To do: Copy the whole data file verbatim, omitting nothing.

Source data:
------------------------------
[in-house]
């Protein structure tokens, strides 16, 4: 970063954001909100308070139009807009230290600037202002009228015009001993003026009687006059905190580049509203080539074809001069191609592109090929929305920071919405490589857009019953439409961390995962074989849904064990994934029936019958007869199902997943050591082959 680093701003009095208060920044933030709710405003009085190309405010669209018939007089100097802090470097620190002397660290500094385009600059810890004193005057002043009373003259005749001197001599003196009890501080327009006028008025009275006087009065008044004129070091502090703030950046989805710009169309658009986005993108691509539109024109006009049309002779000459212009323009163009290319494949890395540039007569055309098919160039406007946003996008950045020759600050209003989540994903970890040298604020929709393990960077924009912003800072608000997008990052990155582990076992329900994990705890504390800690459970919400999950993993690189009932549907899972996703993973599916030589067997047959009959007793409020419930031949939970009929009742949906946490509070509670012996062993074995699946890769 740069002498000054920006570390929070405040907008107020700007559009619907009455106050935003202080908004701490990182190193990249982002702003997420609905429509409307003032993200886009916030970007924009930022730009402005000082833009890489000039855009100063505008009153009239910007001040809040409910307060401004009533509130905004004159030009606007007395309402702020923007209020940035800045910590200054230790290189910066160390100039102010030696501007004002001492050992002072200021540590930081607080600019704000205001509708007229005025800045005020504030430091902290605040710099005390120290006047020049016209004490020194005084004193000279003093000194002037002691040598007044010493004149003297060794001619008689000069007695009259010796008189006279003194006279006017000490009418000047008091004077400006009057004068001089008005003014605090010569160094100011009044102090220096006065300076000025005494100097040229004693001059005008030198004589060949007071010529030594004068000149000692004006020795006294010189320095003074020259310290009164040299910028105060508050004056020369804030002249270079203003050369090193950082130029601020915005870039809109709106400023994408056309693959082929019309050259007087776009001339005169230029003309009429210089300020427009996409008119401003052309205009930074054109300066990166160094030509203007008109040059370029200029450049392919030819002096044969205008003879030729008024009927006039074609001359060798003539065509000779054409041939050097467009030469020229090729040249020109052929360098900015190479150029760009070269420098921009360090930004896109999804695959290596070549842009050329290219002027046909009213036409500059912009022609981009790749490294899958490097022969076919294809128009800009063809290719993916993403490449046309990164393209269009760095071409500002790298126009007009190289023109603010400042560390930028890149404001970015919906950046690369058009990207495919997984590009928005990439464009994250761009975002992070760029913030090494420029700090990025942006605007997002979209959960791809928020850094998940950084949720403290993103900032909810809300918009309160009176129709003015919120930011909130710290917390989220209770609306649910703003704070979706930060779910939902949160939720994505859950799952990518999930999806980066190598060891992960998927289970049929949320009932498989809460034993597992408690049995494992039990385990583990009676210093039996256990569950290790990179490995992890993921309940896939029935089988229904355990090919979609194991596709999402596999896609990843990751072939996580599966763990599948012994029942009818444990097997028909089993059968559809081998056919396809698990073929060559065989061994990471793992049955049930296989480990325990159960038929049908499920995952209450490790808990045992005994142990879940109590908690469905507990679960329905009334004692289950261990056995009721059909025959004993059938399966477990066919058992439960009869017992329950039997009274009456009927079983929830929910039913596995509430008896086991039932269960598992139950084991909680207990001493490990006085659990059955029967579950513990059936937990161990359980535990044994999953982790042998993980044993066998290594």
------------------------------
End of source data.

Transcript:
[in-house]
């Protein structure tokens, strides 16, 4: 970063954001909100308070139009807009230290600037202002009228015009001993003026009687006059905190580049509203080539074809001069191609592109090929929305920071919405490589857009019953439409961390995962074989849904064990994934029936019958007869199902997943050591082959 680093701003009095208060920044933030709710405003009085190309405010669209018939007089100097802090470097620190002397660290500094385009600059810890004193005057002043009373003259005749001197001599003196009890501080327009006028008025009275006087009065008044004129070091502090703030950046989805710009169309658009986005993108691509539109024109006009049309002779000459212009323009163009290319494949890395540039007569055309098919160039406007946003996008950045020759600050209003989540994903970890040298604020929709393990960077924009912003800072608000997008990052990155582990076992329900994990705890504390800690459970919400999950993993690189009932549907899972996703993973599916030589067997047959009959007793409020419930031949939970009929009742949906946490509070509670012996062993074995699946890769 740069002498000054920006570390929070405040907008107020700007559009619907009455106050935003202080908004701490990182190193990249982002702003997420609905429509409307003032993200886009916030970007924009930022730009402005000082833009890489000039855009100063505008009153009239910007001040809040409910307060401004009533509130905004004159030009606007007395309402702020923007209020940035800045910590200054230790290189910066160390100039102010030696501007004002001492050992002072200021540590930081607080600019704000205001509708007229005025800045005020504030430091902290605040710099005390120290006047020049016209004490020194005084004193000279003093000194002037002691040598007044010493004149003297060794001619008689000069007695009259010796008189006279003194006279006017000490009418000047008091004077400006009057004068001089008005003014605090010569160094100011009044102090220096006065300076000025005494100097040229004693001059005008030198004589060949007071010529030594004068000149000692004006020795006294010189320095003074020259310290009164040299910028105060508050004056020369804030002249270079203003050369090193950082130029601020915005870039809109709106400023994408056309693959082929019309050259007087776009001339005169230029003309009429210089300020427009996409008119401003052309205009930074054109300066990166160094030509203007008109040059370029200029450049392919030819002096044969205008003879030729008024009927006039074609001359060798003539065509000779054409041939050097467009030469020229090729040249020109052929360098900015190479150029760009070269420098921009360090930004896109999804695959290596070549842009050329290219002027046909009213036409500059912009022609981009790749490294899958490097022969076919294809128009800009063809290719993916993403490449046309990164393209269009760095071409500002790298126009007009190289023109603010400042560390930028890149404001970015919906950046690369058009990207495919997984590009928005990439464009994250761009975002992070760029913030090494420029700090990025942006605007997002979209959960791809928020850094998940950084949720403290993103900032909810809300918009309160009176129709003015919120930011909130710290917390989220209770609306649910703003704070979706930060779910939902949160939720994505859950799952990518999930999806980066190598060891992960998927289970049929949320009932498989809460034993597992408690049995494992039990385990583990009676210093039996256990569950290790990179490995992890993921309940896939029935089988229904355990090919979609194991596709999402596999896609990843990751072939996580599966763990599948012994029942009818444990097997028909089993059968559809081998056919396809698990073929060559065989061994990471793992049955049930296989480990325990159960038929049908499920995952209450490790808990045992005994142990879940109590908690469905507990679960329905009334004692289950261990056995009721059909025959004993059938399966477990066919058992439960009869017992329950039997009274009456009927079983929830929910039913596995509430008896086991039932269960598992139950084991909680207990001493490990006085659990059955029967579950513990059936937990161990359980535990044994999953982790042998993980044993066998290594």